"Yes, some aspects of international projects are indeed managed a little differently than bands whose members all reside within the same region, however, many aspects are not any different at all. In terms of communication, my belief and experience over the last decade is “if there is a will, there is a way”. Communication between Gone In April team members is very efficient. Through emails, text messages, video chats, etc, we typically get replies from musicians within 24 hrs, which enables us to move forward with our planning efficiently."
"Writing new material is an aspect which is managed a little differently. Since writing is not done during rehearsal with all musicians in one room, each musician writes his parts in his home-town, and sends recordings of his parts by email. One of us will start to work on new material, and send audio files to the other musicians. Then, another musician will work on the material in his home-town, and send his parts to the others, and the work continues in that fashion over a period of several months. All musicians work separately, listening to the other musicians’ audio files, focusing on, and analysing, the composition, and providing feedback to other team members. Once everybody has reviewed and approved all the parts, the official recording begins and all parts come together. Some musicians record in their studio, and some travel to the studio where the majority of the production is taking place, which in this case, is WaveTransform Recording Studio in Knoxville, TN, USA."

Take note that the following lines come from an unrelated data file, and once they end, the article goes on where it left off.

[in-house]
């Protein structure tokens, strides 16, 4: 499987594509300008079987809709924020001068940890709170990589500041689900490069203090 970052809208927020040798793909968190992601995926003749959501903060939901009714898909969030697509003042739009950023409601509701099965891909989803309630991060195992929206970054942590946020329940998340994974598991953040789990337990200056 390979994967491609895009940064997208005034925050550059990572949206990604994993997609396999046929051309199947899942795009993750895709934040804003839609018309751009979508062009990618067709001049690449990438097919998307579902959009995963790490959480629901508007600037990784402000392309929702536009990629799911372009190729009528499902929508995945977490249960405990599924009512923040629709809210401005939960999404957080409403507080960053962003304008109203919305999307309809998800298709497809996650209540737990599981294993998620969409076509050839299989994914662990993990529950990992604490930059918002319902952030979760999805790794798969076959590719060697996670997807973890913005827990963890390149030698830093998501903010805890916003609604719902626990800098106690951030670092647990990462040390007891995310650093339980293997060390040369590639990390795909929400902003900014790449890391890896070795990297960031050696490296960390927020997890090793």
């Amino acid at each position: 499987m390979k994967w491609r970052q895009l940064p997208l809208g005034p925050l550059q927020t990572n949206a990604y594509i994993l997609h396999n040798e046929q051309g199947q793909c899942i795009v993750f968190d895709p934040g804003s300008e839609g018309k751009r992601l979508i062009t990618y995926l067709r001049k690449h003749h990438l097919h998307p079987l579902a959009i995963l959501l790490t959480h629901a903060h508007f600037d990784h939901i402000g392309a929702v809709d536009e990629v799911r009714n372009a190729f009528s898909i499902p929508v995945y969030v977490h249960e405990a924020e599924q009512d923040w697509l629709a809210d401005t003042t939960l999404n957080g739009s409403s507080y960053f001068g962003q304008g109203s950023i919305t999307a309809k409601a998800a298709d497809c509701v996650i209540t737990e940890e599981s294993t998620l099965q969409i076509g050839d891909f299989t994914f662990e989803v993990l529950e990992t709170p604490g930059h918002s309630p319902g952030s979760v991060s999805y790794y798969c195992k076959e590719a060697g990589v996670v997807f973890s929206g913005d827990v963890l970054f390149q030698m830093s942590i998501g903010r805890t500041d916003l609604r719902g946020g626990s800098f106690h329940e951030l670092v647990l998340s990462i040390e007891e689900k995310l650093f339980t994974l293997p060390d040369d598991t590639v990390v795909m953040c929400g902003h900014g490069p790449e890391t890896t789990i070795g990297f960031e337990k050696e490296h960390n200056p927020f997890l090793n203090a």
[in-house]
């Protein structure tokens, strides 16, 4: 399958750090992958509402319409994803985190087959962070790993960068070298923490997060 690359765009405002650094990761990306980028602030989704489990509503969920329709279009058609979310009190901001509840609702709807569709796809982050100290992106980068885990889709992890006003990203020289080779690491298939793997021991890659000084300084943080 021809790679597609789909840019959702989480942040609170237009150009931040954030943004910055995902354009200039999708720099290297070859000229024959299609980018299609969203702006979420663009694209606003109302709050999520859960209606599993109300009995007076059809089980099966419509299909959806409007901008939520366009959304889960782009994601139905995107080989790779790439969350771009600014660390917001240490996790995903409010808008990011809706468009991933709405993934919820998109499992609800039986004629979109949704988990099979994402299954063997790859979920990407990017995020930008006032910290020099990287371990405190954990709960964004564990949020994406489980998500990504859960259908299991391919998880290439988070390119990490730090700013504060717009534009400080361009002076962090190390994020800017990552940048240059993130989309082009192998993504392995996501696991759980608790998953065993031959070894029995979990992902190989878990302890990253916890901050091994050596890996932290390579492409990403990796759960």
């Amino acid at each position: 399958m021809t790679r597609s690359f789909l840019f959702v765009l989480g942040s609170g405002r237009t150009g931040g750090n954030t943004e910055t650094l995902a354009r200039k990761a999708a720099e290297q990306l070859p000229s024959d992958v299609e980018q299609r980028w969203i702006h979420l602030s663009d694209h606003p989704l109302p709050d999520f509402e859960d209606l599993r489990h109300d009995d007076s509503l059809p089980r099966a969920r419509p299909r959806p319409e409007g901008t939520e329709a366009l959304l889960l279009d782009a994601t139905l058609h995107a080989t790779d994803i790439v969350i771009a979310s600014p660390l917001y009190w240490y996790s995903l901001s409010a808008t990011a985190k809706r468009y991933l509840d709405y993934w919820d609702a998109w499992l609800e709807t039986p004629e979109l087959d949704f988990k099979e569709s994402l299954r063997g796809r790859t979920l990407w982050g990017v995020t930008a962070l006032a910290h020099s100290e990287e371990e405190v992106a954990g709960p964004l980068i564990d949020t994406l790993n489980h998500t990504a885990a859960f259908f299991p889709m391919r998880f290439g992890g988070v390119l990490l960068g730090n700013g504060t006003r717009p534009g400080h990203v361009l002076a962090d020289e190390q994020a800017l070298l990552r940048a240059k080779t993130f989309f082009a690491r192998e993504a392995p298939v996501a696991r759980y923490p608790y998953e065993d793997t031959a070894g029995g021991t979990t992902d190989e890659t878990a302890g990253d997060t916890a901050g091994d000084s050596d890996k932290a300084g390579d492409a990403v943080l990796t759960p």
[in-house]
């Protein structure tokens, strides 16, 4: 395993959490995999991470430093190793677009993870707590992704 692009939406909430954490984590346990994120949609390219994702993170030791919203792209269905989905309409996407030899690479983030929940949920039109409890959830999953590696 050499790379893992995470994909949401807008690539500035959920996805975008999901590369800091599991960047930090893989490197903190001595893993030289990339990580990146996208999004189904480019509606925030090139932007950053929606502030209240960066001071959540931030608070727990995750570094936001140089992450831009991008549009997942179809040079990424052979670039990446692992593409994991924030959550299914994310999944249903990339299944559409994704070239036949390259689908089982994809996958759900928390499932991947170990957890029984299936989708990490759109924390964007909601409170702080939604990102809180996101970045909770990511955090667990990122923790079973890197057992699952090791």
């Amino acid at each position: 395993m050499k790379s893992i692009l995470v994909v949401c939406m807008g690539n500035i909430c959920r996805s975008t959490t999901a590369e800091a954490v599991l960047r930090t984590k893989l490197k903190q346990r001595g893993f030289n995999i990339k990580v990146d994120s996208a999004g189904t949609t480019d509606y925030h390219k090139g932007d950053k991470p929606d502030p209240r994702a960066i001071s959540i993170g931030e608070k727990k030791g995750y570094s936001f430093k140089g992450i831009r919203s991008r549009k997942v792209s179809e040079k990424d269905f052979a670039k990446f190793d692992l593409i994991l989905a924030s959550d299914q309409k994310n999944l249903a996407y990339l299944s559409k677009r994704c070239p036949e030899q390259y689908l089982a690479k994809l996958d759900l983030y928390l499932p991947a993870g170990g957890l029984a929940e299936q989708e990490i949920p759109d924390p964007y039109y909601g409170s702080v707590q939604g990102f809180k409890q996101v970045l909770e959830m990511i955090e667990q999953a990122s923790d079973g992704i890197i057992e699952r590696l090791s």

"When it comes to band rehearsals and live performances, we all rehearse in advance by ourselves, and the group meets in the same city for rehearsals a few days before the series of live performances. Working with musicians from different countries also requires travel (flights, lodging, etc), as well as working with immigration organizations to get work visas for the musicians which are not citizens of the country where performances are taking place. Therefore, there is a bit more administrative work to be done by the band, however, once a band has experience with international management, international touring becomes a much easier task and many opportunities open up for the band.